What are the 5 things that most excite you about blockchain and crypto? Why?

a. We’re exiting the “Blockchain tourism” stage. We aren’t just talking about how blockchain can address the challenge of digital rights management or trade finance. We are now asking “how can we do this at scale?” That’s an incredible step forward for blockchain as more organizations and industries see the technology as a valuable and trusted tool.

b. This means we’re also creating new businesses and new models — not just saving time, or money for an owner. I haven’t seen this much interest in a new technology and entrepreneurship since the early days of the Internet. I think the fact that these are distributed networks designed for collaboration is fueling the growth. The token economy being created around blockchain is expected to growth 5–10X in the next five years. We aren’t focused on crypto-currencies per se, but on new business models like asset backed tokens, loyalty “points”, and stable coins which can provide new sources of value.

c. Permissioned blockchain doesn’t mean private. New means of providing trusted identity like our work with Sovrin can greatly ease secure access to data with the provenance for that authorization and access. It’s creating trusted connections across networks that didn’t connect before. People are recognizing this key difference and it can facilitate new ecosystems to address our business problems. Getting buy-in from the majority of enterprises or governments — whether it’s setting up a banking consortium or a food supply collective — can lead to new collaboration.

d. Blockchain for good. Blockchain is being leveraged for non-profit and humanitarian efforts to make processes and data sharing more efficient — from microfinance to carbon credit trading. Consumers are getting into it too: from tracking the provenance from coffee to diamonds, to leveraging tokens for tracking transactions in ride sharing applications, the idea of using digital ledger technology to improve trust in a community is crossing into mainstream consumer uses.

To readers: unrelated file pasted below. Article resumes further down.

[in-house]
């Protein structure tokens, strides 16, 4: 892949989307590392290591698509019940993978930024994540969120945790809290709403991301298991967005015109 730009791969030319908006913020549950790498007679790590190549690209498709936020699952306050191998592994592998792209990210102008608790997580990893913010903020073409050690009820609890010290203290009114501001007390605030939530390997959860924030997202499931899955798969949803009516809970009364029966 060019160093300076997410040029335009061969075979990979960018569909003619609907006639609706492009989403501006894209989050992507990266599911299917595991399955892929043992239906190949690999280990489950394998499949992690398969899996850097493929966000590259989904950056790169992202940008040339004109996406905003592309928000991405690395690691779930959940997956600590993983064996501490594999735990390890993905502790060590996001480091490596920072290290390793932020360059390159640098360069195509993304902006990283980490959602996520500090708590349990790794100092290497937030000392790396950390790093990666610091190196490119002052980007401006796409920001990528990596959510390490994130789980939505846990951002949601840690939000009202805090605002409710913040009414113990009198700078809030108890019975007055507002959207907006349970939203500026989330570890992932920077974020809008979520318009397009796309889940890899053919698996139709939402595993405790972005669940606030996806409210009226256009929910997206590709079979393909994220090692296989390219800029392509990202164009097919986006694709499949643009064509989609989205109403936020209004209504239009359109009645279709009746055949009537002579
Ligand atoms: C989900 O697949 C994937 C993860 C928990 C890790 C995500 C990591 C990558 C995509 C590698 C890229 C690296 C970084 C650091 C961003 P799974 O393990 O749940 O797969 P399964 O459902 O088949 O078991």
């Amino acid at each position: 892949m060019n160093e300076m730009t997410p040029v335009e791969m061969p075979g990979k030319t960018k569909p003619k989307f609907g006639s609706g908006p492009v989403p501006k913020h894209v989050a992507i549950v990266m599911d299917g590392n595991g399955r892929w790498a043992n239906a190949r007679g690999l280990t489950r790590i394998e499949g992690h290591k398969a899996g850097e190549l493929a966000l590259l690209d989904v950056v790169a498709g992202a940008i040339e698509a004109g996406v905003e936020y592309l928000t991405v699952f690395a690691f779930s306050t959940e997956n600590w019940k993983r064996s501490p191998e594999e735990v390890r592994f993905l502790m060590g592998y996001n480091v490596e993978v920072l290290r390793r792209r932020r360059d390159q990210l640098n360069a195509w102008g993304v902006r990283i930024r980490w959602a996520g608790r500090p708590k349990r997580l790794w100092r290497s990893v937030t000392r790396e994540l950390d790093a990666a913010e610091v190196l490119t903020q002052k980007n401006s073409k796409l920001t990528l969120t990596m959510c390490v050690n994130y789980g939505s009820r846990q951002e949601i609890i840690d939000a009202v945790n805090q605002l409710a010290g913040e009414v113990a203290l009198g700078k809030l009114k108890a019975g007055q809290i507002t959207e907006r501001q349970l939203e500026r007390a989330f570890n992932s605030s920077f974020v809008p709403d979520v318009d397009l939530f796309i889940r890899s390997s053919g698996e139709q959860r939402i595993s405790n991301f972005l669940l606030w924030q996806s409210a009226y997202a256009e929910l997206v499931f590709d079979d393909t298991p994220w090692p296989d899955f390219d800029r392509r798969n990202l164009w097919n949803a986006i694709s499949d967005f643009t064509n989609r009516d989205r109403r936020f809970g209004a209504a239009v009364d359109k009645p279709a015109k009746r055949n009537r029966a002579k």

e. The pace of innovation. New blockchain capabilities like zero knowledge proof and the integration of blockchain with other technologies like AI, IoT and Quantum is increasing the value of blockchain networks. It’s not only exciting in how these intersections are advancing the state of the technology, but what it can do to help society. Some of blockchain’s most exciting applications for payments, identity and property rights and education, can, for example, aid women in developing countries where blockchain can help ensure humanitarian relief efforts get to those that need it.

What are the 5 things that worry you about blockchain and crypto? Why?

a. The computing power required to mine or maintain the Bitcoin network has a huge environmental cost — consuming as much energy as 159 countries.

b. When it comes to blockchain, the regulatory environment is not quite keeping up with the technology, and policies vary greatly from country to country. This makes operating global networks more challenging. Since the value of blockchain is in sharing data, this is especially difficult when data residency requirements prevent data from crossing country borders, limiting the collaboration and innovation.

c. Blockchain is still in its early days and is still somewhat misunderstood. Confusion about cost and complexity can box ideas out. While I’m excited to see more industries, companies, non-profits and startups harness the power of blockchain, we still need to make the platform more accessible. That means greater standardization and access to the technology. It’s an area we’re focusing on at IBM — providing enterprise-grade platform tools to startups via Starter Plan or compiling the ‘best of’ practices from earlier users into a Founder’s Handbook, and providing free access to universities through our Blockchain Academic Initiative.

d. Not all open source is created equal. We are firm believers that open source is required for broad access and adoption of new technology. It’s why we were a founding member of the Linux Foundation Hyperledger project, which now has over 250 members. But it’s the collaboration and contribution of insights, ideas and code that make a community, not just putting the source code from a single company in GitHub.

e. Who’s in charge? Participating in a new peer to peer distributed network is a new concept for many. Whether you’re deciding between a public or permissioned network, or concerned about who holds the ‘final say’ in a blockchain consortium, or even broader questions of who’s involved in global regulatory oversight, there’s still a Wild Wild West element to blockchain. Questions on governance, more so than the technology itself, are slowing adoption. This is understandable when you are dealing with PI data or potentially sharing information with competitors. We’re making headway on both privacy with technology like identify mixer and zero knowledge proof (ZKP) as well as building out governance processes and trust anchors with a number of consortia who utilize IBM Blockchain, particularly in the banking and trade finance sectors. These founders are paving the way are providing good guidance for others as they explore new territory.